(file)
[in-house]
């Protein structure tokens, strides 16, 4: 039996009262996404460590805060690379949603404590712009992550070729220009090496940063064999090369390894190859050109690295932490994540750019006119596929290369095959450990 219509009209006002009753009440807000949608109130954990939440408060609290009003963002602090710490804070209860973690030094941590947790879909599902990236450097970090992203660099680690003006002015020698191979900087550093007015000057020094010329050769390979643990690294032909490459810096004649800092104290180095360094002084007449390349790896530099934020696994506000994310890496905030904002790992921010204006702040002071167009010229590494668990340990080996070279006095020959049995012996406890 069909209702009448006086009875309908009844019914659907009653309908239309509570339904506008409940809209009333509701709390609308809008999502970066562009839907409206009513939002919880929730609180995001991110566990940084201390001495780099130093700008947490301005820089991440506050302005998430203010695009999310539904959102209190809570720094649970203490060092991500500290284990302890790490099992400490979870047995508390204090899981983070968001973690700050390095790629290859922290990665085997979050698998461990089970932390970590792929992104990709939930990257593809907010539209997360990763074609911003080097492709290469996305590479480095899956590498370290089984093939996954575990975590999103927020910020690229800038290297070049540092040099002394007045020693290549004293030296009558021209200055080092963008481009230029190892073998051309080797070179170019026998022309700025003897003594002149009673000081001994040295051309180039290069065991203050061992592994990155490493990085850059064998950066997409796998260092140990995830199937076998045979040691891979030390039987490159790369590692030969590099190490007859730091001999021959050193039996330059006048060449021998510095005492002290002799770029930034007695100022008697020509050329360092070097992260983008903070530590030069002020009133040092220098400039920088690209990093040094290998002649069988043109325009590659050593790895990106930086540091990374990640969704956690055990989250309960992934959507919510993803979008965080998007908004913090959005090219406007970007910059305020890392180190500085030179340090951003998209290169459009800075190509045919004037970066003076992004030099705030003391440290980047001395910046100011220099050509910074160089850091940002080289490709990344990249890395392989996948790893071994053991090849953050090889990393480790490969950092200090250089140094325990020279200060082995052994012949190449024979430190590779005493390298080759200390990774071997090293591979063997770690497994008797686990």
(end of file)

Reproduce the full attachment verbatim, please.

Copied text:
[in-house]
């Protein structure tokens, strides 16, 4: 039996009262996404460590805060690379949603404590712009992550070729220009090496940063064999090369390894190859050109690295932490994540750019006119596929290369095959450990 219509009209006002009753009440807000949608109130954990939440408060609290009003963002602090710490804070209860973690030094941590947790879909599902990236450097970090992203660099680690003006002015020698191979900087550093007015000057020094010329050769390979643990690294032909490459810096004649800092104290180095360094002084007449390349790896530099934020696994506000994310890496905030904002790992921010204006702040002071167009010229590494668990340990080996070279006095020959049995012996406890 069909209702009448006086009875309908009844019914659907009653309908239309509570339904506008409940809209009333509701709390609308809008999502970066562009839907409206009513939002919880929730609180995001991110566990940084201390001495780099130093700008947490301005820089991440506050302005998430203010695009999310539904959102209190809570720094649970203490060092991500500290284990302890790490099992400490979870047995508390204090899981983070968001973690700050390095790629290859922290990665085997979050698998461990089970932390970590792929992104990709939930990257593809907010539209997360990763074609911003080097492709290469996305590479480095899956590498370290089984093939996954575990975590999103927020910020690229800038290297070049540092040099002394007045020693290549004293030296009558021209200055080092963008481009230029190892073998051309080797070179170019026998022309700025003897003594002149009673000081001994040295051309180039290069065991203050061992592994990155490493990085850059064998950066997409796998260092140990995830199937076998045979040691891979030390039987490159790369590692030969590099190490007859730091001999021959050193039996330059006048060449021998510095005492002290002799770029930034007695100022008697020509050329360092070097992260983008903070530590030069002020009133040092220098400039920088690209990093040094290998002649069988043109325009590659050593790895990106930086540091990374990640969704956690055990989250309960992934959507919510993803979008965080998007908004913090959005090219406007970007910059305020890392180190500085030179340090951003998209290169459009800075190509045919004037970066003076992004030099705030003391440290980047001395910046100011220099050509910074160089850091940002080289490709990344990249890395392989996948790893071994053991090849953050090889990393480790490969950092200090250089140094325990020279200060082995052994012949190449024979430190590779005493390298080759200390990774071997090293591979063997770690497994008797686990």